RB: Well I look at a lot of art all the time! Whether it’s online, in magazines, at art fairs, studio visits, or even on the street, I’m always looking at art. I actually have files of postcards that I keep from openings that people send to me and pull them out every now and then to see if there’s work or an artist that fits a concept. The group came about in several ways. I had a core group of artists I was looking at. I  also started talked to one of the artists in the show, Heather Hart, and she suggested some artists, like Sean Johnson. Other artists, I’ve been watching forever, like Nathaniel Donnett. I’ve been waiting to work with him! And sill other artists I found during my research, either online, or at gallery or museum visits. I even found some work via social media.

JC Lenochan

JC Lenochan

 

HCLT: So were any of the works in the show created specifically for this exhibition? Or were you mostly pulling from works the artists had already created?

RB: Yes, there are a few works that were created specifically for the show, like Serge Alain Nitegeka’s large installation piece, Tunnel X. Others include Heather Hart’s installation, The New Numinous Negro, Leonardo Benzant’s piece as well as Andrea Chung’s Bato Disik.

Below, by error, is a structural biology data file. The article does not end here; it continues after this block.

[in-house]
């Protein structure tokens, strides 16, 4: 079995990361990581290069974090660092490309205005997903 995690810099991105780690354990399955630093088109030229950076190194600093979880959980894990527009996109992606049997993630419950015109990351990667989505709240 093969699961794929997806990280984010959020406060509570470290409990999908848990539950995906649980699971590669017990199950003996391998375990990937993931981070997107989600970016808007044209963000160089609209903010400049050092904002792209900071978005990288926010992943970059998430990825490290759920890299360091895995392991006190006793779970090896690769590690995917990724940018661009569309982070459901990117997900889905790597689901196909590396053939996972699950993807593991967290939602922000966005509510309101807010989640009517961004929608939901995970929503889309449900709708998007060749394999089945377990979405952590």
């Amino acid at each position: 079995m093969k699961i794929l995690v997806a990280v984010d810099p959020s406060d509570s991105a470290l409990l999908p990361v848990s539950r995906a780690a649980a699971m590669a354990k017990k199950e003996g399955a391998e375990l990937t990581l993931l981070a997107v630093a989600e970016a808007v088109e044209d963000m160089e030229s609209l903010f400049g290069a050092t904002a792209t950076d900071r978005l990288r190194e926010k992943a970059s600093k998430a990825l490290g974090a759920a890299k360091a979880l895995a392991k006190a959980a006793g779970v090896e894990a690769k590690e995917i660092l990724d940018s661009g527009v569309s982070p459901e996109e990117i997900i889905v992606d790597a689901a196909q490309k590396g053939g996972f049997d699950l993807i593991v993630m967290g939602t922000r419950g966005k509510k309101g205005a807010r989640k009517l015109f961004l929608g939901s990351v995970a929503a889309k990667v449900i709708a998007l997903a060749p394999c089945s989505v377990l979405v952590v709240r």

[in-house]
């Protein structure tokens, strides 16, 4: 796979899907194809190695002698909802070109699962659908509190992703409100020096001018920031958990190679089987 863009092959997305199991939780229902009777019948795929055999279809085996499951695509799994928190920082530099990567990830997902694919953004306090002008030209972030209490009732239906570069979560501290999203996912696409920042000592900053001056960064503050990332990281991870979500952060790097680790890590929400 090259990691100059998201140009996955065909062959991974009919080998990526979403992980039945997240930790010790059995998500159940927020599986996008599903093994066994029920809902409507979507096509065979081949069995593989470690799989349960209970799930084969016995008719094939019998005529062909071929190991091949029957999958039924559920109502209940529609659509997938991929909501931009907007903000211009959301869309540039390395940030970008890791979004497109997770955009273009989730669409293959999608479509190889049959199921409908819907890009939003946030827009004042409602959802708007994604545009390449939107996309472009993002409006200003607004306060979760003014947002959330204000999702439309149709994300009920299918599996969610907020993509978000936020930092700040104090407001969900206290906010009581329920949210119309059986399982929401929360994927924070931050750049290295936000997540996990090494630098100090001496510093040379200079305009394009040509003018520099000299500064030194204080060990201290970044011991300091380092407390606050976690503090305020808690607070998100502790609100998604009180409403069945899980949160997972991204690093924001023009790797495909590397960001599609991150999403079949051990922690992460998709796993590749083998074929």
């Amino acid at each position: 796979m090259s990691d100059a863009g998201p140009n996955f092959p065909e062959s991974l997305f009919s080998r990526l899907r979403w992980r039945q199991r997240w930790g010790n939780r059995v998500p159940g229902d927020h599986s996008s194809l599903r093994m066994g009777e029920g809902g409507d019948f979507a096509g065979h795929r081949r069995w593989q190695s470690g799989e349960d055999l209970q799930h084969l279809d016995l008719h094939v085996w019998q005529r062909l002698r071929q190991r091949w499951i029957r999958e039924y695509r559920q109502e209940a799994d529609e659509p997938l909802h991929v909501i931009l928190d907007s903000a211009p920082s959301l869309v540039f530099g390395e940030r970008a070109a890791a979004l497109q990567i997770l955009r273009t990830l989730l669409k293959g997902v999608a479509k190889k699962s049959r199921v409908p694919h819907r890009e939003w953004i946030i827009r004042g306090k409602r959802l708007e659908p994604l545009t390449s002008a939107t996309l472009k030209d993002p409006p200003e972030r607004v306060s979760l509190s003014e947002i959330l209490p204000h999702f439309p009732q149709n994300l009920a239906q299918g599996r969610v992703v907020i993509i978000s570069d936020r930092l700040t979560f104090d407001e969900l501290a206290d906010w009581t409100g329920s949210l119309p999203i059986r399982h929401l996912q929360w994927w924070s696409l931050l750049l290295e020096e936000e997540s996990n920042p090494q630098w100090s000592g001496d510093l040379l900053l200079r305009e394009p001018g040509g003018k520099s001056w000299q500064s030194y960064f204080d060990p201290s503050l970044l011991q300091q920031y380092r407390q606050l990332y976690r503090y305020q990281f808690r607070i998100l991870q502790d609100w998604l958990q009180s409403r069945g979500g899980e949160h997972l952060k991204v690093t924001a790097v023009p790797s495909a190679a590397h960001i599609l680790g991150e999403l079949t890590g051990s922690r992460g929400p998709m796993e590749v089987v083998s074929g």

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Leonardo Benzant

 

HCLT: Tell me how you began your guest curatorial relationship with the Gantt Center? I know you said you have been working on this concept since 2012, but when did you first introduce the idea to the Gantt?

RB: Well David Taylor reached out to me because he got my name from a mutual colleague in the field and we began talking about the possibility of a project at the Gantt. I came back to him with a proposal in March of 2013 and started planning the show last May. Everyone is super friendly and very helpful! The Gantt staff haven’t made me feel like a guest, but more like part of the staff since we began working together.

Ken Gonzales-Day

Ken Gonzales-Day

 

HCLT: I’m curious about curating the show from afar, for a space that you aren’t maybe as familiar with as your home base gallery, since you don’t live in the area. In particular, there are many installations or works that require unique arrangements. I know you came to visit a few times, had the floor plan, etc. but having guest curated a show in the past I know it can be a tricky path to navigate. Can you talk about the process and the guest curatorial role in general?